Of course, at some point production capacity will catch up with demand. That's when brand recognition and marketing prowess will become much more important. What happened in the tobacco industry is that, for the most part, the early leaders remained leaders. They were able to use the cash generated from higher market shares to invest in building their brands. I expect that's exactly what Canopy, Aurora, and Aphria will do.
Canopy Growth already has a partnership with rapper Snoop Dogg. In 2016, the company launched three varieties of dried cannabis strains under the Leafs by Snoop brand. Don't be surprised for more celebrity deals to be made by Canopy and other major marijuana growers in the future.
Challenges to longevity
In the 1950s, Liggett & Myers ranked as one of the top tobacco companies. But Liggett & Myers no longer exists as a standalone company. After it changed ownership a couple of times, Altria bought it in 1999. Why do I mention Liggett & Myers? Because I think the tobacco company's fate could illustrate the greatest challenge to longevity for Canopy Growth, Aurora Cannabis, and Aphria.
There has already been a sign that large companies are eyeing the Canadian marijuana market. In October, Constellation Brands (NYSE:STZ) paid $245 million for a 9.9% stake in Canopy Growth. The two companies also are partnering on the development of a cannabis-infused beer.
Constellation's investment has already paid off handsomely. The large alcoholic beverage maker's interest in Canopy Growth is now worth around $475 million. A return of more than 90% in three months is very good.
Could more large players look to buy these top marijuana growers, either in whole or in part? I think so. And I suspect the probability of acquisitions will skyrocket if the U.S. legalizes marijuana at the federal level at some point down the road.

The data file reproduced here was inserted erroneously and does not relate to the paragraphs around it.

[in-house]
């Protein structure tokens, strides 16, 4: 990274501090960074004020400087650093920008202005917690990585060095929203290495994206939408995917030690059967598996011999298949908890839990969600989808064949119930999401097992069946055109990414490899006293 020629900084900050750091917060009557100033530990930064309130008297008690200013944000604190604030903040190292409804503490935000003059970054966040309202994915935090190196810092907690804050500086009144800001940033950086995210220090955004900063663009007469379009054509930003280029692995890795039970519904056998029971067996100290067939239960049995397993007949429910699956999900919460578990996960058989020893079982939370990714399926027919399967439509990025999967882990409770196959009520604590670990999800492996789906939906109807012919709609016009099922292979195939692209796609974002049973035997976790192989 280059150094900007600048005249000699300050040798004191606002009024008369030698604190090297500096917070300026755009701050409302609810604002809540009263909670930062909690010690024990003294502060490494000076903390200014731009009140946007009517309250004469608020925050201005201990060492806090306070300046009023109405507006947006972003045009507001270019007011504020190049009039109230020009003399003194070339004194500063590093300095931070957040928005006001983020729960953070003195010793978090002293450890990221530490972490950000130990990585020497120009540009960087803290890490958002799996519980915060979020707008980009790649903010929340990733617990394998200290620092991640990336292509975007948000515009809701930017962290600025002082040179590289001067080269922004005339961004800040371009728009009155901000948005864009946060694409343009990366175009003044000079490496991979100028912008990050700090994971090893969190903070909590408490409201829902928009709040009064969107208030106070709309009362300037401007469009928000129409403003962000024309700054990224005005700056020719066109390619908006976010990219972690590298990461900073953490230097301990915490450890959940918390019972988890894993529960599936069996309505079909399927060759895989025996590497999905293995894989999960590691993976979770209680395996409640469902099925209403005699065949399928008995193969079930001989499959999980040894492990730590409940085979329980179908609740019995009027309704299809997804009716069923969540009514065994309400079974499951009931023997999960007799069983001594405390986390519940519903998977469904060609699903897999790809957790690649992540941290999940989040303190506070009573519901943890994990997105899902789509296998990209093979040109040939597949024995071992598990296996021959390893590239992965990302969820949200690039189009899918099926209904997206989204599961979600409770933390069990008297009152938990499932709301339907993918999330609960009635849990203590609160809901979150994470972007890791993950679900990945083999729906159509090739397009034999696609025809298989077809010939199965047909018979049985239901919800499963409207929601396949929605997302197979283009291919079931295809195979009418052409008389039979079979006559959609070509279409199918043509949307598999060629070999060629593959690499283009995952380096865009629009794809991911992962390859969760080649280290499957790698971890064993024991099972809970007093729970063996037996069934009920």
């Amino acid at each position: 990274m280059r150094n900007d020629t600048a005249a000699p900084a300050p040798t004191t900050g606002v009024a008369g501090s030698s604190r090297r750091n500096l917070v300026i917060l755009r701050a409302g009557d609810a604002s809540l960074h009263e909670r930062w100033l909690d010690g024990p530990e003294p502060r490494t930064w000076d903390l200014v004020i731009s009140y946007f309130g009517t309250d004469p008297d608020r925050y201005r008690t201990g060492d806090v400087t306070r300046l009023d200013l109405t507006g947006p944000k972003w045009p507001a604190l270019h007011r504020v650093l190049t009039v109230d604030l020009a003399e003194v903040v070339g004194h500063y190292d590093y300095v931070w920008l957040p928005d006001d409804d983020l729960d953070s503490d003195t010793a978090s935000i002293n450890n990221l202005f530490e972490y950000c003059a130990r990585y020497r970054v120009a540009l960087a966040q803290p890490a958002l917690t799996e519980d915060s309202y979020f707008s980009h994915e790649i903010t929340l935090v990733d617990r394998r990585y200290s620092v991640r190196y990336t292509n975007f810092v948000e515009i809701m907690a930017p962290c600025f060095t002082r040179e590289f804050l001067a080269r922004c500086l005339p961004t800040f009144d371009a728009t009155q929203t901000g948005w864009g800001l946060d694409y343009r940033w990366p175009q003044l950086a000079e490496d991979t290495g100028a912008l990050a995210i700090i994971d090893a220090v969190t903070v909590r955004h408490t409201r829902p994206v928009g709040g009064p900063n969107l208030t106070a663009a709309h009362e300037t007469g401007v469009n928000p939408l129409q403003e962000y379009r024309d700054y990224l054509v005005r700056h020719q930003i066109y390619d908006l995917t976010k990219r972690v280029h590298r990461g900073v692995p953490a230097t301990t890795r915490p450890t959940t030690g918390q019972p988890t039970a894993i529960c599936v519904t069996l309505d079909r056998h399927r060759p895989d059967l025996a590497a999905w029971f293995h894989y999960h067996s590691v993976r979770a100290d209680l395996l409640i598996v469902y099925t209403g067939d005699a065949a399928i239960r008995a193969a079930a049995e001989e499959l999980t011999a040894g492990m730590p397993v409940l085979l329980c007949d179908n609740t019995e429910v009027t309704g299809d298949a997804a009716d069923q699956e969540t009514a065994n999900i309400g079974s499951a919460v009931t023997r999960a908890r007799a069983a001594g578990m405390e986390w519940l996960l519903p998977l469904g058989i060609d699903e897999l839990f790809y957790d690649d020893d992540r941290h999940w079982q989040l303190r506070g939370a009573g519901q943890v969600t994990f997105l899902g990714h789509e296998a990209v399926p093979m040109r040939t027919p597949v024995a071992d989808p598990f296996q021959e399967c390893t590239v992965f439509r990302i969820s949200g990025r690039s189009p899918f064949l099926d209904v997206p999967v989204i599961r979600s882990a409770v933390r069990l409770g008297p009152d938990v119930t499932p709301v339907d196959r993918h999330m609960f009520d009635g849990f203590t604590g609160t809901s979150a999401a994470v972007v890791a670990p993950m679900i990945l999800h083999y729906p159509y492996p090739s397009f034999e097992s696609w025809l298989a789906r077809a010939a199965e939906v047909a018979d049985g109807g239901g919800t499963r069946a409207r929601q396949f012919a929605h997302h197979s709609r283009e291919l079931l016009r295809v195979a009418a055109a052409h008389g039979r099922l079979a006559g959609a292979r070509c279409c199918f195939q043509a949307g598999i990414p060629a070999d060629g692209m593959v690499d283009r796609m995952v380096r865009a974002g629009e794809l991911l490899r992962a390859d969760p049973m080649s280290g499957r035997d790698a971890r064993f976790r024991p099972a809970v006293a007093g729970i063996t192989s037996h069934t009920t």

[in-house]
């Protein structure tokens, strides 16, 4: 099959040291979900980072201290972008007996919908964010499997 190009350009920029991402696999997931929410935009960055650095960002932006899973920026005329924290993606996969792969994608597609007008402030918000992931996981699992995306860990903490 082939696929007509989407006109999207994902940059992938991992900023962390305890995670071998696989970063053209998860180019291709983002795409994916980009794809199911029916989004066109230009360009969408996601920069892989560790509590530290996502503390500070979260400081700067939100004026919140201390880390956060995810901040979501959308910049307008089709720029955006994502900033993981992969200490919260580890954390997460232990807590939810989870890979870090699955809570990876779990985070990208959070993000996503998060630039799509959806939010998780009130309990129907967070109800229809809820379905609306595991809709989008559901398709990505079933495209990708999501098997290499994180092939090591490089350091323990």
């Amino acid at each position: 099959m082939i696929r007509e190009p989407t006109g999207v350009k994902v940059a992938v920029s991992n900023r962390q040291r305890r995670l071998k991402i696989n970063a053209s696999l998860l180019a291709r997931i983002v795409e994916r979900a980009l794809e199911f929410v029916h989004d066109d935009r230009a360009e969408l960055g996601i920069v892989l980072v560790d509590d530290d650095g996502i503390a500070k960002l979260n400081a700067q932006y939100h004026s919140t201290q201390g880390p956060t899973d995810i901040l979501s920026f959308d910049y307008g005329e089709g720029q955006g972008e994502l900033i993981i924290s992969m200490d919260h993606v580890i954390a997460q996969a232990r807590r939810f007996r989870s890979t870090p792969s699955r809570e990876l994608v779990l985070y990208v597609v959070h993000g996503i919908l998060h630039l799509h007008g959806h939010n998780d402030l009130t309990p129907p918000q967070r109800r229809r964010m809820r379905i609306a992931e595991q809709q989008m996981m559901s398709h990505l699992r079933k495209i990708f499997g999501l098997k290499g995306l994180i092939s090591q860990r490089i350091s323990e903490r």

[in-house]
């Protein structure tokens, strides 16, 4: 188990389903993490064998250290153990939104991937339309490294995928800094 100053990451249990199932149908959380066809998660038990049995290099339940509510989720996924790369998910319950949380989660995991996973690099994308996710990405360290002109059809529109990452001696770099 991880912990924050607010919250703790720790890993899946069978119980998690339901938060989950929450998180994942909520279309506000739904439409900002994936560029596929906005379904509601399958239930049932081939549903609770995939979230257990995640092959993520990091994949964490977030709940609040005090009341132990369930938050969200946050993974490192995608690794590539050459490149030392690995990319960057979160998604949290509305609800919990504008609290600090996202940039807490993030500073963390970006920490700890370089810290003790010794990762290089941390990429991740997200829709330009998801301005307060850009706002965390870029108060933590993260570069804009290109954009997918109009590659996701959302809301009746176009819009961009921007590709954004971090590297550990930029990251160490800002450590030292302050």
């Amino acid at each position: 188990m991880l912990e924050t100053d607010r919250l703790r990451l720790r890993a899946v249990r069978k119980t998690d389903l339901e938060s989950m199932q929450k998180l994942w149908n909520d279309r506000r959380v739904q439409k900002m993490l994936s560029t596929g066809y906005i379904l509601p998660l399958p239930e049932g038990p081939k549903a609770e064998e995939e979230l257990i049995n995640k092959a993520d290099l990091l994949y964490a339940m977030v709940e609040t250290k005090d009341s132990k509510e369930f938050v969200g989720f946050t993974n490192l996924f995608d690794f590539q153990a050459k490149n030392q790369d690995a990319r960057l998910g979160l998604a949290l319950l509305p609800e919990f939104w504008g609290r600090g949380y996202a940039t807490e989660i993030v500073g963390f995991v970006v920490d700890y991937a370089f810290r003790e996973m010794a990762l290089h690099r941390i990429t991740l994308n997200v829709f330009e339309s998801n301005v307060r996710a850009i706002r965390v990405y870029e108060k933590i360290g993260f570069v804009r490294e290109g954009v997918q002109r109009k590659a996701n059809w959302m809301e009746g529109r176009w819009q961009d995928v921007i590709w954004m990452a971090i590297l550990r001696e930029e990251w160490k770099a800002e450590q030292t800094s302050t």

But there is another threat to longevity that could also come from big companies. If a large organization decided to buy several smaller marijuana growers instead of one of the "big three," it could present a formidable rival. Remember that supply will eventually catch up with demand. A much larger company would have even more financial resources to pour into marketing and brand building than Canopy, Aurora, and Aphria would be able to do.
Ultimately, marijuana is a commodity -- just like tobacco. The companies that survive and thrive must be great at marketing. It's possible that the current leaders in the Canadian marijuana industry will face others that are better at marketing than they are.
The next Altria?
The one thing that I don't think Canopy Growth, Aurora Cannabis, or Aphria have to worry about is demand going away. THC will help make sure that doesn't happen.
Could one of these marijuana stocks become the next Altria? Maybe. At this point, you'd have to give an edge to Canopy Growth in potentially dominating for years to come. Canopy has the production capacity and already has a solid marketing strategy.
However, there is another scenario that could unfold. I've thought for quite a while that major tobacco companies could be making plans to enter the marijuana market. It makes a lot of sense, considering the similarities between the marijuana and tobacco industries. Perhaps Aurora or Aphria will become the next Altria -- by becoming part of Altria. Stranger things have happened.